A recent spate of equity market volatility didn’t punish investment-grade corporate debt, highlighting benefits associated with the Principal Investment Grade Corporate Active ETF (NYSEArca: IG).
Actively managed, IG stood tall when volatility increased earlier this month, underscoring its status as an idea for income investors seeking stability.
“The first half of September was turbulent for U.S. equities, with the S&P 500 slumping from a record high before re-gathering momentum, but corporate bond markets largely maintained their serene progress even amid elevated issuance,” according to S&P Global Market Intelligence. “Between Aug. 31 and Sept. 14, the ICE Bank of America investment-grade corporate bond spread against the U.S. Treasury was unchanged at 136 basis points, remaining range-bound between 134 bps and 137 bps throughout.”
IG is an actively managed fund, a potentially beneficial trait at a time when demographic shifts could disrupt traditional corporate bond investing. IG tries to provide current income and capital appreciation by investing in investment-grade corporate bonds rated BBB- or higher by S&P Global Ratings or Baa3 or higher by Moody’s Investors Service.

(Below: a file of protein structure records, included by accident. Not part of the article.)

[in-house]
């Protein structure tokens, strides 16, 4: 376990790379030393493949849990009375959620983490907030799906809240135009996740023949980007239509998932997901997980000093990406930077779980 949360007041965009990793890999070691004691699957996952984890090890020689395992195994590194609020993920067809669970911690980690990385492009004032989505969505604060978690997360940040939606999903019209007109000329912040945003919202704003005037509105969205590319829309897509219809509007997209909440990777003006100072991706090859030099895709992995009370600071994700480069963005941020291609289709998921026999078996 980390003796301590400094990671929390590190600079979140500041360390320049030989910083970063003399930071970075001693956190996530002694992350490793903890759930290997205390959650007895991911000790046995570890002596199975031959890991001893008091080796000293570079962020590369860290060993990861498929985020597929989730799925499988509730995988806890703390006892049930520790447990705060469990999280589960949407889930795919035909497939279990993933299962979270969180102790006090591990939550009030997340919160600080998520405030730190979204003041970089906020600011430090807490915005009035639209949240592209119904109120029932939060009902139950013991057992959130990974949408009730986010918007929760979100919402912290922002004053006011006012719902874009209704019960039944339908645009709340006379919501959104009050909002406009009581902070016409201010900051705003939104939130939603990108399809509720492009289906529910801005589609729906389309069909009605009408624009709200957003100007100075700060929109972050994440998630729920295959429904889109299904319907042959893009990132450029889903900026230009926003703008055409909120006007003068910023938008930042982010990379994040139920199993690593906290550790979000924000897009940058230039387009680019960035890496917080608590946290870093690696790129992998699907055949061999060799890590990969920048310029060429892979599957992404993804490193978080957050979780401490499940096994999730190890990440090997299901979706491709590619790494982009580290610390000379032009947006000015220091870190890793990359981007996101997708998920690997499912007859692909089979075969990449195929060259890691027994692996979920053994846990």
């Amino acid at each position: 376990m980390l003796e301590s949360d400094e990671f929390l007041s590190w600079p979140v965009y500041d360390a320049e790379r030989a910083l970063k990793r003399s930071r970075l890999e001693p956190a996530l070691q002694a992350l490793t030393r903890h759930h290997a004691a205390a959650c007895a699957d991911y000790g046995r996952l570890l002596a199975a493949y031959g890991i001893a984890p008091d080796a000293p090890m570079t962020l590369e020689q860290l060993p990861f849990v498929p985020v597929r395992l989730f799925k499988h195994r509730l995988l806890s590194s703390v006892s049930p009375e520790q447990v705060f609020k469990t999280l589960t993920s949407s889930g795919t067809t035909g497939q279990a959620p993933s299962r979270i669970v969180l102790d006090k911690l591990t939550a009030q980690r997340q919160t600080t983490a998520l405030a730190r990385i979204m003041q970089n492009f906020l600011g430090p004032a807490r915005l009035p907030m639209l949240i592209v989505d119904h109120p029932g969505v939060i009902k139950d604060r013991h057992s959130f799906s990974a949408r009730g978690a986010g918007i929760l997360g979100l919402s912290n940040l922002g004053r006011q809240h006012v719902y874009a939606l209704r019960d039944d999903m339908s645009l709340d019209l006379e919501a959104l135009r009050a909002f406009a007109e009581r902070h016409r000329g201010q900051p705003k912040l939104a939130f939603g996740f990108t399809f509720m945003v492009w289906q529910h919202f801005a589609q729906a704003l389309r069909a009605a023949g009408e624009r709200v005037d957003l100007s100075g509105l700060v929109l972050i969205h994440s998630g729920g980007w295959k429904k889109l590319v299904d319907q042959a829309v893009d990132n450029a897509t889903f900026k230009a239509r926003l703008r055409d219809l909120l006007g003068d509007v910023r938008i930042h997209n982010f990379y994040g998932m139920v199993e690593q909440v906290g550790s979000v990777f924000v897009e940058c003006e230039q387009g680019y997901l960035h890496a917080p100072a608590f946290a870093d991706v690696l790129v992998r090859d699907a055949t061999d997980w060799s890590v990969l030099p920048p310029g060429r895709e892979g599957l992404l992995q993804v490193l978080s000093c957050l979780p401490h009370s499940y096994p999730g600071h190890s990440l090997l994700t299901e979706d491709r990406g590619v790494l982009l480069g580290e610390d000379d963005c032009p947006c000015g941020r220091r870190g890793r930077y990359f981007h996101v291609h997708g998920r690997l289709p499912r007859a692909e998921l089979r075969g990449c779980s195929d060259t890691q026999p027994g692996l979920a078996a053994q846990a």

“The high-yield corporate bond market was more volatile, with spreads widening from 502 bps on Aug. 31 to a peak of 525 bps at the close of Sept. 8, before dropping back to 518 bps on Sept. 14. However, the spread has reversed 77.9% of the widening experienced during the initial coronavirus market disruption in March, aided by a declining rate of defaults,” according to S&P Global.
IG combines bottom-up independent credit research with top-down strategy, seeking alpha through credit selection, industry rotation, and curve positioning and a forward-looking, iterative process seeks credits exhibiting stable-to-improving credit rating trajectory which may benefit from spread compression and income premiums, an approach that’s relevant in today’s corporate credit climate.
“The traditional technical ingredients for an outsized move in credit markets appear to be absent,” John Normand, cross-asset strategist at JPMorgan, wrote in a research note. “Recent dollar weakness hasn’t shaken out many overseas holders of U.S. corporate bonds, suggesting a foreign investor base that is pretty well hedged from a foreign exchange perspective.”
IG is flat over the past month and yields 3.42%.
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The opinions and forecasts expressed herein are solely those of Tom Lydon, and may not actually come to pass. Information on this site should not be used or construed as an offer to sell, a solicitation of an offer to buy, or a recommendation for any product.